It might be of interest to know in detail more about the programs our students are participating in. The very first thing that the students do is experience the slum simulation. The challenge set before them is to attempt to live in the slums located on Sifat's property as families, with the end goal of then better understanding a lifestyle that is lived out by over 1 billion people on the earth (that's 1 out of 7 people on the planet in case you were wondering). The next program that students participate in is appropriate technology rotations. The students are given an opportunity to be taught the very same material that Sifat offers international community leaders regarding water purification/pasteurization, fuel-efficient cook stoves, appropriate nutritional supplementation, sustainable agriculture, shelter construction techniques, community mapping, and community development. After the students are exposed to the lessons regarding appropriate technology, they are given an opportunity to put what they have learned into practice within the confines of Sifat's global village. The students are challenged to survive in a rural developing nation setting and to ultimately better understand a lifestyle similar to 85% of the global population. After that experience, the students are then given the opportunity to go into the community surrounding Sifat and partake in service activities. Every step of the programing is surrounded by different worship settings which are meant to connect the programming side to the biblical ideas of loving God and neighbor. Most importantly though, the worship gatherings are an opportunity for the kids to connect what they've experienced to our Lord and respond to whatever He may be putting on their heart. The most rewarding thing for me is being present in the moments when a kid connects the lifestyle he hated living out in the slums to the love that God has for those living that out everyday. I laugh sometimes about the fact that they pay us to do this job, because the real reward is getting the opportunity to share life with these kids for a week.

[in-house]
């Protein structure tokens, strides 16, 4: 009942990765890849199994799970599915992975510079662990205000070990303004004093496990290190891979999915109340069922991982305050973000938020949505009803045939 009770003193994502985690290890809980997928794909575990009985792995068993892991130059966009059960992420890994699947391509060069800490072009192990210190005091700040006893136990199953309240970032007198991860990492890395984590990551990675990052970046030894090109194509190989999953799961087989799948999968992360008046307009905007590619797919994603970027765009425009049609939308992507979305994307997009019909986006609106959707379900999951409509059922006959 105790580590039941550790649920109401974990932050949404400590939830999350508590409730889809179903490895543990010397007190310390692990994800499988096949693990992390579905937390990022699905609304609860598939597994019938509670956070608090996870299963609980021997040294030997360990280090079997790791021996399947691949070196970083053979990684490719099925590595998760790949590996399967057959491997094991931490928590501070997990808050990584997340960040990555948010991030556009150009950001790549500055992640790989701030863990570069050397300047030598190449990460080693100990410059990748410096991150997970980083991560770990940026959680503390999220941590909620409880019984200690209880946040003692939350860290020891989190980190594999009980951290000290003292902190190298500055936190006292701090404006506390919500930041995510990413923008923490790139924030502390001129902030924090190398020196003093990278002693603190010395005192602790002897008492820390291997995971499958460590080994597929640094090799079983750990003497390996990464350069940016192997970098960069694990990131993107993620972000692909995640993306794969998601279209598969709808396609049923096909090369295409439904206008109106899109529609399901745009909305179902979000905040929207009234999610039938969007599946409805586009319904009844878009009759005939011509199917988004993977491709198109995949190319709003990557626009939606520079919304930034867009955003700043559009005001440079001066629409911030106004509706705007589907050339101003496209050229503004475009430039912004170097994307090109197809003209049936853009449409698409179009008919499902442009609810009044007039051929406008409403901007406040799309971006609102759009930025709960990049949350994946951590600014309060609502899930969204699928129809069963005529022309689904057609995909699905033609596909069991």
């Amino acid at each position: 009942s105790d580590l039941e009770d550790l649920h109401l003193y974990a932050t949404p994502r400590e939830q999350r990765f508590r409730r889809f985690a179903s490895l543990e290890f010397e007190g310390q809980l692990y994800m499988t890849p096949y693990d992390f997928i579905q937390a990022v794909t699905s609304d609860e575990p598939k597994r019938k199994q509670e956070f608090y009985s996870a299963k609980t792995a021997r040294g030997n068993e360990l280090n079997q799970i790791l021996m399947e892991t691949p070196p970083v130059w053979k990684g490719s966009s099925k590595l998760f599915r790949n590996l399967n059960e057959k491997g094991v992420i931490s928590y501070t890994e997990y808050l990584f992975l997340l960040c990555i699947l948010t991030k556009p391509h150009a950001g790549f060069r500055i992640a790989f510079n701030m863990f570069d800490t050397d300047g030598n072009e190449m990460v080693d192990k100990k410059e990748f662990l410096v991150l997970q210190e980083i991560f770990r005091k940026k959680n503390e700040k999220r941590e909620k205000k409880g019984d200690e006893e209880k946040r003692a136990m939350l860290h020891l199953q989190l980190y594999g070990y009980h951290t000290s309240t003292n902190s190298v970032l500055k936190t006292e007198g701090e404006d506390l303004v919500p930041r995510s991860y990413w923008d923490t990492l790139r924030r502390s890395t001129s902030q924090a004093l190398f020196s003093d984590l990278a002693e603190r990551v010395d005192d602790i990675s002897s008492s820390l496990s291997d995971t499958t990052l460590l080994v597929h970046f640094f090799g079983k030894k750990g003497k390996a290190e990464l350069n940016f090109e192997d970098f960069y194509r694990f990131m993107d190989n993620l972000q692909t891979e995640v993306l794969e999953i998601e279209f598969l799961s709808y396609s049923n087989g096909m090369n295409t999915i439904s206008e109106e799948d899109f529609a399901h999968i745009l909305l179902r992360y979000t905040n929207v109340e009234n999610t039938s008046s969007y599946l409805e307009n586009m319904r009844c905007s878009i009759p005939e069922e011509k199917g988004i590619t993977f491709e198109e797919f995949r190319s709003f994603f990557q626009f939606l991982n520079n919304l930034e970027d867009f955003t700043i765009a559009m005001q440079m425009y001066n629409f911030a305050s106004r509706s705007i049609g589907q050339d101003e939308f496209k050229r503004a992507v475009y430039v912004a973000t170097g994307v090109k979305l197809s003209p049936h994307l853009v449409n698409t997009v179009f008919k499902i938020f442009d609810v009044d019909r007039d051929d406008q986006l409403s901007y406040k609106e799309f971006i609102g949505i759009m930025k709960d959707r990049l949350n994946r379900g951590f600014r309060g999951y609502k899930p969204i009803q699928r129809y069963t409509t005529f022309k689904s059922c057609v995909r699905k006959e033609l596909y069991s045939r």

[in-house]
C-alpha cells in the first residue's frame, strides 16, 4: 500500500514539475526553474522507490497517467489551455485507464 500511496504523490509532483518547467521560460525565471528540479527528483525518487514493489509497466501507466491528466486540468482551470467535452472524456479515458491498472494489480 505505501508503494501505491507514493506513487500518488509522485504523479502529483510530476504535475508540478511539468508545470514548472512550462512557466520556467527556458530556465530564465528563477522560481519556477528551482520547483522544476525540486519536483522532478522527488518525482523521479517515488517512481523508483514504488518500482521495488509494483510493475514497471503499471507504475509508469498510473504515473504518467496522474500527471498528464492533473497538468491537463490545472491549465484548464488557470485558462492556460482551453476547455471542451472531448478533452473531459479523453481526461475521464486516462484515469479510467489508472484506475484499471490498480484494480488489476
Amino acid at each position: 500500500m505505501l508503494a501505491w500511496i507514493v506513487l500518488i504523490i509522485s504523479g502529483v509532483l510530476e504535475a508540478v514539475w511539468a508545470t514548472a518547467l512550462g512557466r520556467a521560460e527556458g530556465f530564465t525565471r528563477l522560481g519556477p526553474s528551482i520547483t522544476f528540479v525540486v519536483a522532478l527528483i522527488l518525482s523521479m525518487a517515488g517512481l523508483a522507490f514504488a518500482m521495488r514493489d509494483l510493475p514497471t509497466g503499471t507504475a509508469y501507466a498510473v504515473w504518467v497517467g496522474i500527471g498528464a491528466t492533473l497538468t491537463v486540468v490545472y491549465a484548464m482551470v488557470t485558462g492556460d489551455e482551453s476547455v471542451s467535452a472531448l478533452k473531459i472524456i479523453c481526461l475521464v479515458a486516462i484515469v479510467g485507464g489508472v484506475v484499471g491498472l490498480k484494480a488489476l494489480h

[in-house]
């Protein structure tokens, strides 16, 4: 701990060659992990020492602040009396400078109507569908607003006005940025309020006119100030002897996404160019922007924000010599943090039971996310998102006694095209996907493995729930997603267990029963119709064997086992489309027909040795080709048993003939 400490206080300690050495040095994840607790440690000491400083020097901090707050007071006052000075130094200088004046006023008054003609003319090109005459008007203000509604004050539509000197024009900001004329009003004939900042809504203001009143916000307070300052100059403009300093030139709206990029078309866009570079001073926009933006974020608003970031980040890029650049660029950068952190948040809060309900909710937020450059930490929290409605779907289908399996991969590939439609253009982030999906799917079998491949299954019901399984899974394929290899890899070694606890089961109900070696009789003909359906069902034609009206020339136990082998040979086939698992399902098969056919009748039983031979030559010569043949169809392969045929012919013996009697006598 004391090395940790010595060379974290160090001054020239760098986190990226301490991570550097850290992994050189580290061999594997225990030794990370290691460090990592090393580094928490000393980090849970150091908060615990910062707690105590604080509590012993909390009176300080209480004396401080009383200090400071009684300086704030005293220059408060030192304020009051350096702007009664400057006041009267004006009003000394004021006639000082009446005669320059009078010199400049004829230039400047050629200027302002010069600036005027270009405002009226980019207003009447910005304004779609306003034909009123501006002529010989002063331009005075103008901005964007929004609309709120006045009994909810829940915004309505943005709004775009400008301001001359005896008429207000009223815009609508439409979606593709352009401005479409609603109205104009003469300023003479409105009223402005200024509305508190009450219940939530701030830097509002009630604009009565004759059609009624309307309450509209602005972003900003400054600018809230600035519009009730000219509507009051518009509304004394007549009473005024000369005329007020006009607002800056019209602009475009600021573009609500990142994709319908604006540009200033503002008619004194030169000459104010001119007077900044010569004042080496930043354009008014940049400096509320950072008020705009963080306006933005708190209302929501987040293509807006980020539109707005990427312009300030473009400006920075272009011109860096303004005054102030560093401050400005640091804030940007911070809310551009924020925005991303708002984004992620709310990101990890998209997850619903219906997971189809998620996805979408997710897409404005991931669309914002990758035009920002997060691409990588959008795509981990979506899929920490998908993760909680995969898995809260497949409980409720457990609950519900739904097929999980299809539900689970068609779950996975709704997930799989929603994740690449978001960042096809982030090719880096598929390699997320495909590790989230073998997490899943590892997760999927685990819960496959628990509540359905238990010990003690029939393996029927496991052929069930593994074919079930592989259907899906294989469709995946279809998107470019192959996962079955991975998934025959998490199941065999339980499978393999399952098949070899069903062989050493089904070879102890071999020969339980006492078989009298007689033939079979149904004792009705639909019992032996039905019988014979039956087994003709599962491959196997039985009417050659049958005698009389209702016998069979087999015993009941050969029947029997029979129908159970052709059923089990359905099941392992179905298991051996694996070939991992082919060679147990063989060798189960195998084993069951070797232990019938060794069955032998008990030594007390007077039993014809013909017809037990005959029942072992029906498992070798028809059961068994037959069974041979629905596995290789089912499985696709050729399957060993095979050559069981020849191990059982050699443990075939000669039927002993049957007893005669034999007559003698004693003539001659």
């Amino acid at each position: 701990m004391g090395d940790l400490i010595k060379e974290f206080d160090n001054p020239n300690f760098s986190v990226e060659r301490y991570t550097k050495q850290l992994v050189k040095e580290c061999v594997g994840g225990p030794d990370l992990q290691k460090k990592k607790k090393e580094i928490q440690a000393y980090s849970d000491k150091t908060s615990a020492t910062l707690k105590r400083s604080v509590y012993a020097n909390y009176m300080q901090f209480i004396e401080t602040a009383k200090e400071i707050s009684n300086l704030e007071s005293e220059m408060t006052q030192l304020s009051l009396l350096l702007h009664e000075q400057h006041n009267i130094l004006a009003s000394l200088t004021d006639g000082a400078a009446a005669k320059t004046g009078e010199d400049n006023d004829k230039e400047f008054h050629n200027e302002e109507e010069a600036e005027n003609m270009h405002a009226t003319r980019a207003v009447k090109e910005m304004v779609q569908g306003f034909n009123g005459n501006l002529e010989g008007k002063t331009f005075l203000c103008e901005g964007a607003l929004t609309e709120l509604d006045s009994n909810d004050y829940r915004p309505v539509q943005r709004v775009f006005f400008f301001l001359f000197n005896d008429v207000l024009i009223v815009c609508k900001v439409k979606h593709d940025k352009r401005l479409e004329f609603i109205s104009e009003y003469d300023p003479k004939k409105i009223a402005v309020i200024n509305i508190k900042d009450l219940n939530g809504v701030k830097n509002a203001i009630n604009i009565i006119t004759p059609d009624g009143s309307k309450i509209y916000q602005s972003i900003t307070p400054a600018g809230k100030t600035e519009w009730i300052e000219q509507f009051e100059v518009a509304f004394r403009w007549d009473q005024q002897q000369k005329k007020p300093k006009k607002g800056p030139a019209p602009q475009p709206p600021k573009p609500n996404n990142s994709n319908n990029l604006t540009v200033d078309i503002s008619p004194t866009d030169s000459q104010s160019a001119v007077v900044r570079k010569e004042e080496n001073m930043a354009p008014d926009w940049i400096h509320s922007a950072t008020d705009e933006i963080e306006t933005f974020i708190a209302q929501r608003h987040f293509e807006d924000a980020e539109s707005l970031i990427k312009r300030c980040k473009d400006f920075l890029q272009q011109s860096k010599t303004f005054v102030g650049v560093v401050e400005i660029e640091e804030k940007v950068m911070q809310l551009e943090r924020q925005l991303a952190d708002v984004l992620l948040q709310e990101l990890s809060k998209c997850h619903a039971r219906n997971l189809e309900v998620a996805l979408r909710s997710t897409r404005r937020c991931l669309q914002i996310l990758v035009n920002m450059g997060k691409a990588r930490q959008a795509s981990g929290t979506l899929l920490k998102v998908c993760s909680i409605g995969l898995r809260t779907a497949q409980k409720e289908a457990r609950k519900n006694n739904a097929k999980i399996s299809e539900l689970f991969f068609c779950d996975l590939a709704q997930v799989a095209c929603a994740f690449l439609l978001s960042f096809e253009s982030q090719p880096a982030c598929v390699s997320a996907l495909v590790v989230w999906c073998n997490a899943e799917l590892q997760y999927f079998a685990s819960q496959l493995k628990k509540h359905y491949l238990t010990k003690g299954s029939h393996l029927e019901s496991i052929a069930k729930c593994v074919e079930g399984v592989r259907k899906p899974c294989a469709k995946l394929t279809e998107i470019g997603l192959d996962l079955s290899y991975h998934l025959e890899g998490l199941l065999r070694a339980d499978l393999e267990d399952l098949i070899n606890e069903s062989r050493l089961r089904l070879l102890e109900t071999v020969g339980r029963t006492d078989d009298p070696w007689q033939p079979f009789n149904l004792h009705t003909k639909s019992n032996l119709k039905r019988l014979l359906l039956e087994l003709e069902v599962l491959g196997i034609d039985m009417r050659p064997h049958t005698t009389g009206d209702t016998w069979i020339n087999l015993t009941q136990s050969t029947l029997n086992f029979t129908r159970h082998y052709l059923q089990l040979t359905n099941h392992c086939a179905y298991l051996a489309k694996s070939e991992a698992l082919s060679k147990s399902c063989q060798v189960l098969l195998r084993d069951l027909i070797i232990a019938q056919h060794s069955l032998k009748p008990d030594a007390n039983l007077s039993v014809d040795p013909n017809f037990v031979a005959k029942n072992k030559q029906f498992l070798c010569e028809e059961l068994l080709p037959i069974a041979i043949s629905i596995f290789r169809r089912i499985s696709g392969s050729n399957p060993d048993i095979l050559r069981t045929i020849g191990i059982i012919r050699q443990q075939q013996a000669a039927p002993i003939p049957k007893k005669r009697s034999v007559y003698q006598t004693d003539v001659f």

Jeremy Hall